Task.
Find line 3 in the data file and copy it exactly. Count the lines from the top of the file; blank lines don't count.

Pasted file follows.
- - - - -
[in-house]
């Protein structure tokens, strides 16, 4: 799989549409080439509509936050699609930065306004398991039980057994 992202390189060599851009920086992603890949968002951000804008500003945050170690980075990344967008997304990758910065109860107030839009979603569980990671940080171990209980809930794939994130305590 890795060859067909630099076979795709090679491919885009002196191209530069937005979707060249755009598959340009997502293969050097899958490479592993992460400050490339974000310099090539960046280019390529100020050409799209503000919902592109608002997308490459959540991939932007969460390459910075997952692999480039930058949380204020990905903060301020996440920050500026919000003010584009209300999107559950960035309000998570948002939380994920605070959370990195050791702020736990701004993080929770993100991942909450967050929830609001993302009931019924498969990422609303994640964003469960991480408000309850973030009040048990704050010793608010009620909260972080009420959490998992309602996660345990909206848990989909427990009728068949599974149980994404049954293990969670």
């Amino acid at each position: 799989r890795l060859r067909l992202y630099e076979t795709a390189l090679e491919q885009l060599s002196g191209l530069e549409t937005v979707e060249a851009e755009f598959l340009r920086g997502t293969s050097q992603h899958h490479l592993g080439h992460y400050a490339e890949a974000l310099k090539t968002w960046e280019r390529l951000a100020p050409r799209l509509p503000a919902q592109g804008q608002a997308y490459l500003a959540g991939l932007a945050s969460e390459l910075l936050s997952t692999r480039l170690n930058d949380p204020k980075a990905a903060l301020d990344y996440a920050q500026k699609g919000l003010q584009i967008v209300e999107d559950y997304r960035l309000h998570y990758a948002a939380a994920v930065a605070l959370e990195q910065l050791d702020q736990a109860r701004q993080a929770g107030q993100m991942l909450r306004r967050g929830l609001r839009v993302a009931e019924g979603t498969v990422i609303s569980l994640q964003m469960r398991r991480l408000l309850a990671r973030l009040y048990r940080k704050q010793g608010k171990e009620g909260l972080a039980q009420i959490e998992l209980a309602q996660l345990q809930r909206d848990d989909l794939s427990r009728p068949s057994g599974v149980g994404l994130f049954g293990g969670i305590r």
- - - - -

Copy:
């Amino acid at each position: 799989r890795l060859r067909l992202y630099e076979t795709a390189l090679e491919q885009l060599s002196g191209l530069e549409t937005v979707e060249a851009e755009f598959l340009r920086g997502t293969s050097q992603h899958h490479l592993g080439h992460y400050a490339e890949a974000l310099k090539t968002w960046e280019r390529l951000a100020p050409r799209l509509p503000a919902q592109g804008q608002a997308y490459l500003a959540g991939l932007a945050s969460e390459l910075l936050s997952t692999r480039l170690n930058d949380p204020k980075a990905a903060l301020d990344y996440a920050q500026k699609g919000l003010q584009i967008v209300e999107d559950y997304r960035l309000h998570y990758a948002a939380a994920v930065a605070l959370e990195q910065l050791d702020q736990a109860r701004q993080a929770g107030q993100m991942l909450r306004r967050g929830l609001r839009v993302a009931e019924g979603t498969v990422i609303s569980l994640q964003m469960r398991r991480l408000l309850a990671r973030l009040y048990r940080k704050q010793g608010k171990e009620g909260l972080a039980q009420i959490e998992l209980a309602q996660l345990q809930r909206d848990d989909l794939s427990r009728p068949s057994g599974v149980g994404l994130f049954g293990g969670i305590r």